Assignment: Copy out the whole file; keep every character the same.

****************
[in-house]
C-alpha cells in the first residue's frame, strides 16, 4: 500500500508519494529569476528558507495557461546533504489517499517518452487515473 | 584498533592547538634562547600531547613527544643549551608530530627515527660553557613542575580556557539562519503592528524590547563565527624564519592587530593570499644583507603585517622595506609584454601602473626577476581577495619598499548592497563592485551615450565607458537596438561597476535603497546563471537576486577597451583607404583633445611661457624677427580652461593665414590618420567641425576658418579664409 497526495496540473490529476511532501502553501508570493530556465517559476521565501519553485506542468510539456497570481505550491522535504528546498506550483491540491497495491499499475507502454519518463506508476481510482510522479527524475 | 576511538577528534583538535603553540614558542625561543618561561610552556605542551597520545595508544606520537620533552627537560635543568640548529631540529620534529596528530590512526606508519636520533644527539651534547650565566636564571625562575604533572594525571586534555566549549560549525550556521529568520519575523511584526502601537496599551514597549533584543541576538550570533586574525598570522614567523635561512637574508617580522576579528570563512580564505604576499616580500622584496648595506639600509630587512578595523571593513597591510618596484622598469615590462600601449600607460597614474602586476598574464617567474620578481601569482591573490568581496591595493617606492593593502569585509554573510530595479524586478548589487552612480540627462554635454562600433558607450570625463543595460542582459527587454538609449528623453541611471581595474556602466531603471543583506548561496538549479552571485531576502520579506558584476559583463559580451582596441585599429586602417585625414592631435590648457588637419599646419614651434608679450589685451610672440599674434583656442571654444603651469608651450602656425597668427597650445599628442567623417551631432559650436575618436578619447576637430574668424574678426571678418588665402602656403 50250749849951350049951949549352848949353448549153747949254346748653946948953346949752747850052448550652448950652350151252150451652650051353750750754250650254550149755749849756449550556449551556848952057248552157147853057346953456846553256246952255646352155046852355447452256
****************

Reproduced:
[in-house]
C-alpha cells in the first residue's frame, strides 16, 4: 500500500508519494529569476528558507495557461546533504489517499517518452487515473 | 584498533592547538634562547600531547613527544643549551608530530627515527660553557613542575580556557539562519503592528524590547563565527624564519592587530593570499644583507603585517622595506609584454601602473626577476581577495619598499548592497563592485551615450565607458537596438561597476535603497546563471537576486577597451583607404583633445611661457624677427580652461593665414590618420567641425576658418579664409 497526495496540473490529476511532501502553501508570493530556465517559476521565501519553485506542468510539456497570481505550491522535504528546498506550483491540491497495491499499475507502454519518463506508476481510482510522479527524475 | 576511538577528534583538535603553540614558542625561543618561561610552556605542551597520545595508544606520537620533552627537560635543568640548529631540529620534529596528530590512526606508519636520533644527539651534547650565566636564571625562575604533572594525571586534555566549549560549525550556521529568520519575523511584526502601537496599551514597549533584543541576538550570533586574525598570522614567523635561512637574508617580522576579528570563512580564505604576499616580500622584496648595506639600509630587512578595523571593513597591510618596484622598469615590462600601449600607460597614474602586476598574464617567474620578481601569482591573490568581496591595493617606492593593502569585509554573510530595479524586478548589487552612480540627462554635454562600433558607450570625463543595460542582459527587454538609449528623453541611471581595474556602466531603471543583506548561496538549479552571485531576502520579506558584476559583463559580451582596441585599429586602417585625414592631435590648457588637419599646419614651434608679450589685451610672440599674434583656442571654444603651469608651450602656425597668427597650445599628442567623417551631432559650436575618436578619447576637430574668424574678426571678418588665402602656403 50250749849951350049951949549352848949353448549153747949254346748653946948953346949752747850052448550652448950652350151252150451652650051353750750754250650254550149755749849756449550556449551556848952057248552157147853057346953456846553256246952255646352155046852355447452256